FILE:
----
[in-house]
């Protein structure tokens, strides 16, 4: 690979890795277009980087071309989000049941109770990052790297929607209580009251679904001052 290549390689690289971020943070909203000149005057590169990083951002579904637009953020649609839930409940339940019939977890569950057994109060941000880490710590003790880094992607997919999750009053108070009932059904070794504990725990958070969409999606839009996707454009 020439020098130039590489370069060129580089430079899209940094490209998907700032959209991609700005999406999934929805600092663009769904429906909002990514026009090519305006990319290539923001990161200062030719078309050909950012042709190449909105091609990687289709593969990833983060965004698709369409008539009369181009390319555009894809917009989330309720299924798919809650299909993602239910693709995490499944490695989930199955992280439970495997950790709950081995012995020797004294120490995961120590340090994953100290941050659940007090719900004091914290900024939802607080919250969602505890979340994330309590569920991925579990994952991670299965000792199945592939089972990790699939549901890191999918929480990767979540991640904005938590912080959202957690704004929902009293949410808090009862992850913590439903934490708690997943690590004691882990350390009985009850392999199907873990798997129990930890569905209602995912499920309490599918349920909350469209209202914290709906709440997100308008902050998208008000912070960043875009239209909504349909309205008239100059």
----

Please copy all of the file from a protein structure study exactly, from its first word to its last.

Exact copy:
[in-house]
């Protein structure tokens, strides 16, 4: 690979890795277009980087071309989000049941109770990052790297929607209580009251679904001052 290549390689690289971020943070909203000149005057590169990083951002579904637009953020649609839930409940339940019939977890569950057994109060941000880490710590003790880094992607997919999750009053108070009932059904070794504990725990958070969409999606839009996707454009 020439020098130039590489370069060129580089430079899209940094490209998907700032959209991609700005999406999934929805600092663009769904429906909002990514026009090519305006990319290539923001990161200062030719078309050909950012042709190449909105091609990687289709593969990833983060965004698709369409008539009369181009390319555009894809917009989330309720299924798919809650299909993602239910693709995490499944490695989930199955992280439970495997950790709950081995012995020797004294120490995961120590340090994953100290941050659940007090719900004091914290900024939802607080919250969602505890979340994330309590569920991925579990994952991670299965000792199945592939089972990790699939549901890191999918929480990767979540991640904005938590912080959202957690704004929902009293949410808090009862992850913590439903934490708690997943690590004691882990350390009985009850392999199907873990798997129990930890569905209602995912499920309490599918349920909350469209209202914290709906709440997100308008902050998208008000912070960043875009239209909504349909309205008239100059």